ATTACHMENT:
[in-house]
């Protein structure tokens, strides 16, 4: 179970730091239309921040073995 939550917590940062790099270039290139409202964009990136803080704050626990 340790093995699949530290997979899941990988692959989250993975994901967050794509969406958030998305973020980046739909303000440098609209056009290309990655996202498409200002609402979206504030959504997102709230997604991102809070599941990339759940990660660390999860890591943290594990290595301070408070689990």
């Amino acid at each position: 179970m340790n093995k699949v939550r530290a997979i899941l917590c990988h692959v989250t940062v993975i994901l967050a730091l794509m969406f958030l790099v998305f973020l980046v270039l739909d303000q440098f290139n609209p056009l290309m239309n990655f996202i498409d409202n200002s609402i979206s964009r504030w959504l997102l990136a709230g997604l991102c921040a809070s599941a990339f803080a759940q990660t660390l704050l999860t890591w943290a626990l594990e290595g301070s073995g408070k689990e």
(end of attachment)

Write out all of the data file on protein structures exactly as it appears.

[in-house]
């Protein structure tokens, strides 16, 4: 179970730091239309921040073995 939550917590940062790099270039290139409202964009990136803080704050626990 340790093995699949530290997979899941990988692959989250993975994901967050794509969406958030998305973020980046739909303000440098609209056009290309990655996202498409200002609402979206504030959504997102709230997604991102809070599941990339759940990660660390999860890591943290594990290595301070408070689990």
């Amino acid at each position: 179970m340790n093995k699949v939550r530290a997979i899941l917590c990988h692959v989250t940062v993975i994901l967050a730091l794509m969406f958030l790099v998305f973020l980046v270039l739909d303000q440098f290139n609209p056009l290309m239309n990655f996202i498409d409202n200002s609402i979206s964009r504030w959504l997102l990136a709230g997604l991102c921040a809070s599941a990339f803080a759940q990660t660390l704050l999860t890591w943290a626990l594990e290595g301070s073995g408070k689990e």